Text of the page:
I suspect there are/were quite a few people like that in Poland. People whose vowel sounds are similar to those around them, but speak in a different register.
AlliCari 1 | 9
15 Aug 2012 #99
You sound like a snob to me.

Takes one to know one. You're obviously one of those reverse-snobbery types, who take pride in looking down on others of a different class.

You grossly over-simplified a linguistic point. My response was aggressive, I admit, because people who don't know better might believe you, and I wanted to counter your assertion.

Well, what a good job we have you, self-appointed Protector of the English Language! What a shame you didn't at least see fit to even attempt to answer my question in your surly reply, but that's no surprise, really – those who can, do. Those who can't, criticise.

And if you'd wanted to "counter my assertion", it was easy to do without being aggressive, as Pam and Jon demonstrated. You might want to try it sometime.

You must lead a very sheltered life. How old are you?

Not sheltered, I just mix with people who have a sense of decorum – and most people your age have. How old am I? Old enough to behave like an adult. You should too.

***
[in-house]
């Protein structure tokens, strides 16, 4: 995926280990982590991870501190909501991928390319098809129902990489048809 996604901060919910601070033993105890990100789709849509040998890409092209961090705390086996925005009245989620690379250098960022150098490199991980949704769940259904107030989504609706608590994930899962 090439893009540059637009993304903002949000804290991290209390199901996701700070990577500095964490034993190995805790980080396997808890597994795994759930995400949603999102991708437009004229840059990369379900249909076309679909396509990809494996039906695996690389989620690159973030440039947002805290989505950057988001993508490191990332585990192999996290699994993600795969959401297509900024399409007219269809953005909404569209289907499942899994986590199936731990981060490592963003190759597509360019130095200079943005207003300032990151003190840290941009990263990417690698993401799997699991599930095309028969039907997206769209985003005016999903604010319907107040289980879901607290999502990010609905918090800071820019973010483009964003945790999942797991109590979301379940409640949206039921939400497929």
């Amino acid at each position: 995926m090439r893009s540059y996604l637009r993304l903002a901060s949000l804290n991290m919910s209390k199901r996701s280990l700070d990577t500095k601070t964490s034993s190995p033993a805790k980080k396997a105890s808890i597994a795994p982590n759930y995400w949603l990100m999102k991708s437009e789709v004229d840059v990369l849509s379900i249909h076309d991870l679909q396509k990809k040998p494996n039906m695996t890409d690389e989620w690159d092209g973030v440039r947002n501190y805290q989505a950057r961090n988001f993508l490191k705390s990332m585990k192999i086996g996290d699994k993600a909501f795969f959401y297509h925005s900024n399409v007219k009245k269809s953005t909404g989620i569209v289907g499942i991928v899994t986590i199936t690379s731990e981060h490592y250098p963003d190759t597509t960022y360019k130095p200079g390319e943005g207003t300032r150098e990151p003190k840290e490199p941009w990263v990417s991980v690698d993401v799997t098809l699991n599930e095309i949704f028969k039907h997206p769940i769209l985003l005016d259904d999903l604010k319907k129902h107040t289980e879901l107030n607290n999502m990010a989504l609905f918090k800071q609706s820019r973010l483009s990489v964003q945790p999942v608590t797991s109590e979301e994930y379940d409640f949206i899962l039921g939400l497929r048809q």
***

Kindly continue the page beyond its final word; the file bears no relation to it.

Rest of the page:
Your circle of friends must be tiny.

Take note, I didn't say they were my only friends. I also have lots of other friends, many of whom are working class and/or have regional accents. These were just the only friends relevant to this discussion.

Perhaps you think that I should know my place, your ladyship.

How terribly original. Leave it to a reverse snob to behave badly and then claim the only reason a problem's arisen is because the "nobles" look down on him. You might want to analyse your behaviour next time instead of hiding behind class struggle.

You could easily have disagreed with my post politely, but instead you went out of your way to be rude. Maybe the anonymity of the Internet makes you feel tough, I don't know. I came here with good intentions simply looking to learn, and you started all this.

Then again, this is my fault, really. Never feed the trolls.

jon -- I do agree with you, and I did say that a) I was simplifying, and b) there were exceptions. I just wanted to ask about class and accents in Poland, and I only put in the bit about English accents to demonstrate what I was trying to say. And certainly, in my experience, the middle class people that I know generally don't have regional accents, the working class people I know do. But of course, there are many, many exceptions.